An integrated study of forested catchments in Ireland.
Keywords: Aquatic ecosystems, marine deposition, dry deposition, soil chemistry, soil microinvertebrates, water chemistry, fish distribution, stream hydrology, geology, acidification, afforestation, environment.
AbstractForestry is an important component of the Irish landscape and many of our river systems rise in or pass through forested catchments. Because of the scarcity of objective and broad scale data from Ireland, a national research group AQUAFOR, has been established to investigate, in a multidisciplinary way, the interactions between forestry and aquatic ecosystems. There are three study areas in the west (Connemara), east (Wicklow), and south (Munster) of the country. Preliminary results of these studies are presented in this paper. Marine ions, sodium, chloride, magnesium and sulphate dominate the atmospheric input to all catchments, particularly in the West. Dry deposition of these ions can also be high, giving the western sites extreme concentrations on occasions. Concentrations of these ions are increased by the passage of rainfall through the canopy of forests, thus increasing the concentrations of most in the soil waters. Stream water studies in a number of forested catchments have shown that acid episodes, with pH values frequently less than 4.0, can occur in the east and west on granite and other soft water catchments. Concomitant with these changes in pH, values of labile monomeric aluminium increased dramatically during low pH events and often exceeded 0.2mg/l, the concentration thought to be toxic to salmonids. In contrast, pH values in the better buffered catchments in southern Ireland did not drop below pH 5.0, irrespective of the land use and similarly aluminium levels were generally low (less than O.lmgJ-l total aluminium). From these preliminary results therefore, only a proportion of the country as a whole may be expected to be vulnerable to acidity problems associated with plantation forestry. Biological data supports the general conclusions from the chemical studies. Macro invertebrate communities varied with chemistry across all sites in all three regions. Diversity tended to be lower in afforested sites on sensitive geologies in the east and west whereas in the south, macro invertebrate abundance reflected stream water chemistry per rather than the type of land-use, with most sites having the acid-sensitive mayflies. Fish distributions in Wicklow were found to be associated with changes in altitude and the amount of afforestation in the catchment with nine sites of the nineteen fished being fish less. Similarly only two of the eleven suitable sites in the West had no fish . In the South, fish densities tended to be higher than elsewhere and in the few sites where fish were absent , physical features (waterfalls) rather than hydrochemistry and catchment land-use were more likely to be the cause. Fish densities here did show a decreasing trend with amount of catchment afforestation although fish condition appeared to be unaffected by land-use. Preliminary results from hydrological studies in the South indicate that the traditional methods (i.e. catchment characteristics/unit hydro graph) of stream flow computation are unreliable. This may be due to the forest land-use not being accommodated in the traditional methods.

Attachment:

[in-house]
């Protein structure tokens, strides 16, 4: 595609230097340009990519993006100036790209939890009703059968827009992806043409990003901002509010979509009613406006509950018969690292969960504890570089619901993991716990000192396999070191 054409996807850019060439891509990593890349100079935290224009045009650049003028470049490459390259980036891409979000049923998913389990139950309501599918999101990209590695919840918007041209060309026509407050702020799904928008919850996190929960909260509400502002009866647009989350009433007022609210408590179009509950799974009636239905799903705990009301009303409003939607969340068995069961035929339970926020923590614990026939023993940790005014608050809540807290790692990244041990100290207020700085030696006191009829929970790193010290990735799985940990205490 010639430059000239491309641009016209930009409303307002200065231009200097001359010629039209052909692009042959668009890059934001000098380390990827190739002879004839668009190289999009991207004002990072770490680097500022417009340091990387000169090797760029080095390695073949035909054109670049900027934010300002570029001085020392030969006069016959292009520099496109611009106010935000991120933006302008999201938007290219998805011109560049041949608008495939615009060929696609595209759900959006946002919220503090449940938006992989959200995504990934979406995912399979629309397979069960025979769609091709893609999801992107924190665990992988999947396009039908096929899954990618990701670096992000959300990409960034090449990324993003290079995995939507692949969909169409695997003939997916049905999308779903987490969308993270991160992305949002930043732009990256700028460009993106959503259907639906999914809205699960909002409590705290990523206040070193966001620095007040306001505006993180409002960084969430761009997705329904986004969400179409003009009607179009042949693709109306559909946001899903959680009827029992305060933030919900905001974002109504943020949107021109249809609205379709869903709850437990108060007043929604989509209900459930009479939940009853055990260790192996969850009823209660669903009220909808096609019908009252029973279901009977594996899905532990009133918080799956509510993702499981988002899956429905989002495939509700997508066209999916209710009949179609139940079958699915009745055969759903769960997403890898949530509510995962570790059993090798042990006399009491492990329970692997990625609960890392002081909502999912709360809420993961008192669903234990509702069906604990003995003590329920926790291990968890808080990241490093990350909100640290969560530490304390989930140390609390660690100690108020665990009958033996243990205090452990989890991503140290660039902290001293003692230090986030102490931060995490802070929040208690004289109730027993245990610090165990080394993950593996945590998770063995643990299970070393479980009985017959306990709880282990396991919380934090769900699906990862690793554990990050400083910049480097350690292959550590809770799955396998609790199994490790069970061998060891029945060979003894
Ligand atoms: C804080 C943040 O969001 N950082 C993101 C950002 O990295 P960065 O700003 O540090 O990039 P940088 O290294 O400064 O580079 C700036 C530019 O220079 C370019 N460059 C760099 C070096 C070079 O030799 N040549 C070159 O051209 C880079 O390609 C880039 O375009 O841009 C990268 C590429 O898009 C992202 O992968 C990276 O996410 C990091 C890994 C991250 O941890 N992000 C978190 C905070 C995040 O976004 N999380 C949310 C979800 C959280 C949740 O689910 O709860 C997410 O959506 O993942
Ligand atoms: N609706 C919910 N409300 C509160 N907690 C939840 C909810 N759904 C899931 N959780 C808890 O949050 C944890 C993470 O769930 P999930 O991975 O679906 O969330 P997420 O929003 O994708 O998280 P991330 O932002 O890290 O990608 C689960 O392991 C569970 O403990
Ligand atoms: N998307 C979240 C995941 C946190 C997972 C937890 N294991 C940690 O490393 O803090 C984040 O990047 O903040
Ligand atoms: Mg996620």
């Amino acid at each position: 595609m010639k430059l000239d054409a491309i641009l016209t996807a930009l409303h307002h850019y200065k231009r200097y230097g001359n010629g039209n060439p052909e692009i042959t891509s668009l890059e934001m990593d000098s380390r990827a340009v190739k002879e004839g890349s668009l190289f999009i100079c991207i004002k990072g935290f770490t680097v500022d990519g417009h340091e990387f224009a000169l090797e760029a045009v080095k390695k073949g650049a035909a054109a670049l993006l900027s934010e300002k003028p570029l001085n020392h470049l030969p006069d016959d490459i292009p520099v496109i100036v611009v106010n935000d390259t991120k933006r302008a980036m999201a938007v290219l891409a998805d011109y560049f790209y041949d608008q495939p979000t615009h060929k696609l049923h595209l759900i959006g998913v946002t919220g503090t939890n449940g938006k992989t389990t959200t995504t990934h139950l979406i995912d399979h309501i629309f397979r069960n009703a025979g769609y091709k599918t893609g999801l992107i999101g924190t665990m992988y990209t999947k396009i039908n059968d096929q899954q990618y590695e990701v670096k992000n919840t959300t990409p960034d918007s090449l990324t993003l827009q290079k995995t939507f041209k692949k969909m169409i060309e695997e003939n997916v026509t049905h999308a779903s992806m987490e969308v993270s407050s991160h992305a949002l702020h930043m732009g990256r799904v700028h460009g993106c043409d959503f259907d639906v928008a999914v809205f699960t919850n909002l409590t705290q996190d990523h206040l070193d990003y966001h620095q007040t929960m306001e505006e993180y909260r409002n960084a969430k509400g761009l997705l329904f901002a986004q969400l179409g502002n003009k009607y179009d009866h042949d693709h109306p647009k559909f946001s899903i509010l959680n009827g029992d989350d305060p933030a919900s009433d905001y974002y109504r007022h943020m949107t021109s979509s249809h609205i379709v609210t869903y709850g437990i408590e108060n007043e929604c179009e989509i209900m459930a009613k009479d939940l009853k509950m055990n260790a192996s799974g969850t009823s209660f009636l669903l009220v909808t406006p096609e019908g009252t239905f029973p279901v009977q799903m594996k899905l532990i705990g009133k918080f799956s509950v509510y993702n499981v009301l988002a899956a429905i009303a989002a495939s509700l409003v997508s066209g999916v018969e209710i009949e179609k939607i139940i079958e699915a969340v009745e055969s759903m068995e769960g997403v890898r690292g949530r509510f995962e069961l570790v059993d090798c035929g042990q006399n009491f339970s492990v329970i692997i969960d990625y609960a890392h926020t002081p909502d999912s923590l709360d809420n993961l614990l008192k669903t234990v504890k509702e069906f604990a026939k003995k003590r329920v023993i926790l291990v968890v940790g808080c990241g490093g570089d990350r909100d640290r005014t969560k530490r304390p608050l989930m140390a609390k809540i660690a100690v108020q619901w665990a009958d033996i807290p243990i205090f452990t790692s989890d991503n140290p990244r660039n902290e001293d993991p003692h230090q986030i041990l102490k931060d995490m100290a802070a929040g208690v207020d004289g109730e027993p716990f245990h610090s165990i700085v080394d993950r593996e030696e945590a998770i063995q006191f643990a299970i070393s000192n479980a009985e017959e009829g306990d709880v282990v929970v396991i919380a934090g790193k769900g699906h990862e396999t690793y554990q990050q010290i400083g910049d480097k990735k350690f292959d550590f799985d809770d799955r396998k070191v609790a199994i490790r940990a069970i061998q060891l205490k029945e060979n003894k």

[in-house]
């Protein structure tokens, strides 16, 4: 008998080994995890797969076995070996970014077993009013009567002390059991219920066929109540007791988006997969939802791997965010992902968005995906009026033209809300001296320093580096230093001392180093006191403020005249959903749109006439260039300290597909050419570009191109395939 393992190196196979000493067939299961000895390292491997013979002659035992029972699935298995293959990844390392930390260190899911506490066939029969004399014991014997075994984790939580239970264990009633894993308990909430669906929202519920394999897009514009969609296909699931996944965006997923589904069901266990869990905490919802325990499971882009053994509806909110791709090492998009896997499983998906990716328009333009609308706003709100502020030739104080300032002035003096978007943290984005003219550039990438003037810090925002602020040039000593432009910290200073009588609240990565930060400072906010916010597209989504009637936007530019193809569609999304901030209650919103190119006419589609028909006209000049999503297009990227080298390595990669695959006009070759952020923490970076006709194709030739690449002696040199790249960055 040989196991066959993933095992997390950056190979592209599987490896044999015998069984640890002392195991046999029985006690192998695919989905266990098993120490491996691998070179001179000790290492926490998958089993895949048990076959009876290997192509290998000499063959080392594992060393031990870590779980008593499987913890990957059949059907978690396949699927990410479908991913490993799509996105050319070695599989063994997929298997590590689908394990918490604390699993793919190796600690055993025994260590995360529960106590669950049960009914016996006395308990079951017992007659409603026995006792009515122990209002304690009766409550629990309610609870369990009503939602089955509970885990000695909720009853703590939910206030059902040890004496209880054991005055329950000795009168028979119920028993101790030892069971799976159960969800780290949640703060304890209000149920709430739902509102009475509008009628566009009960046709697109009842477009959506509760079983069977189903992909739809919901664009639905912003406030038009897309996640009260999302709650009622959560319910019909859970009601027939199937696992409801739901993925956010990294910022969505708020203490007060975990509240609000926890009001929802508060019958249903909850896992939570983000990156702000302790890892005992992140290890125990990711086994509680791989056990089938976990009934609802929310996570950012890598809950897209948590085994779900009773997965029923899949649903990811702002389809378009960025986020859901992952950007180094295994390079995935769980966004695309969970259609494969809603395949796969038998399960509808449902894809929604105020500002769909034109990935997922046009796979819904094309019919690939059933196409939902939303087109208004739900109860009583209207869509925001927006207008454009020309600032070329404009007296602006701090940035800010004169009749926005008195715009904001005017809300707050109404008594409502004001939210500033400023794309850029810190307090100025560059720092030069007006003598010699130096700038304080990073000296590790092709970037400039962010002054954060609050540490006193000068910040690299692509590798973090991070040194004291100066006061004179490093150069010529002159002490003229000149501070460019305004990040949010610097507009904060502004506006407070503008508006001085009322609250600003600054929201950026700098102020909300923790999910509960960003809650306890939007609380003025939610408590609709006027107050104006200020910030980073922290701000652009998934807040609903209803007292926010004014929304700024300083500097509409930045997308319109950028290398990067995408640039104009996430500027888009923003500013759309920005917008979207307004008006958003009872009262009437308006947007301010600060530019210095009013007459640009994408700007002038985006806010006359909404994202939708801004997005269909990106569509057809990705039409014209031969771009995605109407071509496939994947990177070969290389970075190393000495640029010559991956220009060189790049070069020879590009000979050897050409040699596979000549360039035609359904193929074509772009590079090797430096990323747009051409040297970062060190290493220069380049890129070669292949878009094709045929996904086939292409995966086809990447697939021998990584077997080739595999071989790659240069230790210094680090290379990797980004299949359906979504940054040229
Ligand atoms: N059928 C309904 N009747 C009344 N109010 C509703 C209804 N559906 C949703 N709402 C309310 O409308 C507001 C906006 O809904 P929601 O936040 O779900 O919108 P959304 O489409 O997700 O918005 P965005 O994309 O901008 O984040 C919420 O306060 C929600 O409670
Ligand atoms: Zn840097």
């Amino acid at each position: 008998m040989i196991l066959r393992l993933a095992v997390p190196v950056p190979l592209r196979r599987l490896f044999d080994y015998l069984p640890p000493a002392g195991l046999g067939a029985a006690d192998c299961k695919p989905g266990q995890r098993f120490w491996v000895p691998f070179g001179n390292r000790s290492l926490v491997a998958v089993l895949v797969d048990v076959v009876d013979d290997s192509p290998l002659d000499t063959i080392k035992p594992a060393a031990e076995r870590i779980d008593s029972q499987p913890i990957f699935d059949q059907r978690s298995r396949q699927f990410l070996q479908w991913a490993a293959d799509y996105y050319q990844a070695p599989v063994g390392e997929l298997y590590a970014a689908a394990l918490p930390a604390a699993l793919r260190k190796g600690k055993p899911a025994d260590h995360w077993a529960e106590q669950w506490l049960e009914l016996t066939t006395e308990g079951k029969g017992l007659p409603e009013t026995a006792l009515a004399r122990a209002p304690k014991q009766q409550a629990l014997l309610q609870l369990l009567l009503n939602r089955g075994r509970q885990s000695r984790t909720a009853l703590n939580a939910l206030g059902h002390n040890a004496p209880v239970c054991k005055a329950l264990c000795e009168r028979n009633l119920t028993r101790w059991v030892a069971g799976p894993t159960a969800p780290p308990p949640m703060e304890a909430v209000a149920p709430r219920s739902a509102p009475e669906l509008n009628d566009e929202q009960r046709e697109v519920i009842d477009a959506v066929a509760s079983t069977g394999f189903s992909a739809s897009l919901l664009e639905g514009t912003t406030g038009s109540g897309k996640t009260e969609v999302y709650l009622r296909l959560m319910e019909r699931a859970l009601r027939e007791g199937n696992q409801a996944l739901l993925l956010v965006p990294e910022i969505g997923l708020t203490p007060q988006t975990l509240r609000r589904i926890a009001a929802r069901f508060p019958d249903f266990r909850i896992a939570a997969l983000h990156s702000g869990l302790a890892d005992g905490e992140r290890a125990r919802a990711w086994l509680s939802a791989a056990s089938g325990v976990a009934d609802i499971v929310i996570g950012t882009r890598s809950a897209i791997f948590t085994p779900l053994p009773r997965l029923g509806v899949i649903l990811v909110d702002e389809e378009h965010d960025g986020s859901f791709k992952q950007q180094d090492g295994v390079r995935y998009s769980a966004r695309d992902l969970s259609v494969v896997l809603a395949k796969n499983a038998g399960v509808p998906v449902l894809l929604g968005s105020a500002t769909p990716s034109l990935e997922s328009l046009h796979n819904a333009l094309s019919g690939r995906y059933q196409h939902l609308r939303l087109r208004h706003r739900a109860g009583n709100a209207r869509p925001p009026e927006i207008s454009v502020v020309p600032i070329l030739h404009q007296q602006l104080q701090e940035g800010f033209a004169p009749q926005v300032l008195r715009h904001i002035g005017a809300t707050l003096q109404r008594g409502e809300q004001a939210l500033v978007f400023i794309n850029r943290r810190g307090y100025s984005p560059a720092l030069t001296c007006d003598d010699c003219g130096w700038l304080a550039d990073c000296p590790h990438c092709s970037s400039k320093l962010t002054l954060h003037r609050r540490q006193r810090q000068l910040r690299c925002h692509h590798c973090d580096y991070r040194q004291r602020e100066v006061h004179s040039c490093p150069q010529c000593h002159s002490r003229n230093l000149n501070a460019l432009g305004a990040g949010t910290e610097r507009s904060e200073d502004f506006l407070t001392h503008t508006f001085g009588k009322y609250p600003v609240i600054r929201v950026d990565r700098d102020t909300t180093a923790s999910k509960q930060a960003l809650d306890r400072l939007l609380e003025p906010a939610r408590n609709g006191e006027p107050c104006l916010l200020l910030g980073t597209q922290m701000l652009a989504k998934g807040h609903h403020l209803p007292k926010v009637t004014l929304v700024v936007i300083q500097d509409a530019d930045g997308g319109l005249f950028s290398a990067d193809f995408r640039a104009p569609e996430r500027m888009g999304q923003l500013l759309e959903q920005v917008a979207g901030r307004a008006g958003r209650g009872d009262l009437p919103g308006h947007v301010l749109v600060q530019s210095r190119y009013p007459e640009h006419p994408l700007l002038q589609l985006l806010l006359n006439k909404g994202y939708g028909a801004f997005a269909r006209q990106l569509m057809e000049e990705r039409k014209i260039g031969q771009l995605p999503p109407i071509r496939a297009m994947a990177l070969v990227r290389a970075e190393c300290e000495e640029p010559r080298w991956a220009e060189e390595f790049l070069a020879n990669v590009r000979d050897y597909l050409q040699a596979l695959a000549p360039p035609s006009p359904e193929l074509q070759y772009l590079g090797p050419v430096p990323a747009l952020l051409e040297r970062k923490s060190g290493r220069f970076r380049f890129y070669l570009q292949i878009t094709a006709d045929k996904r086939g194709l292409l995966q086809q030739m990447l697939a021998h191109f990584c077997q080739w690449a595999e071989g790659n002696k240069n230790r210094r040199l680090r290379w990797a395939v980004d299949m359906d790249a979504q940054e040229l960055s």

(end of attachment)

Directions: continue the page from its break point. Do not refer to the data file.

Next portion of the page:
How to Cite
Giller, P., O’Halloran, J., Hernan, R., Roche, N., Clenaghan, C., Evans, J., Kiely, G., Morris, P., Allott, N., Brennan, M., Reynolds, J., Cooke, D., Kelly-Quinn, M., Brackens, J., Coyle, S. and Farrell, E. (1993) “An integrated study of forested catchments in Ireland.”, Irish Forestry. Available at: https://journal.societyofirishforesters.ie/index.php/forestry/article/view/9719 (Accessed: 31May2023).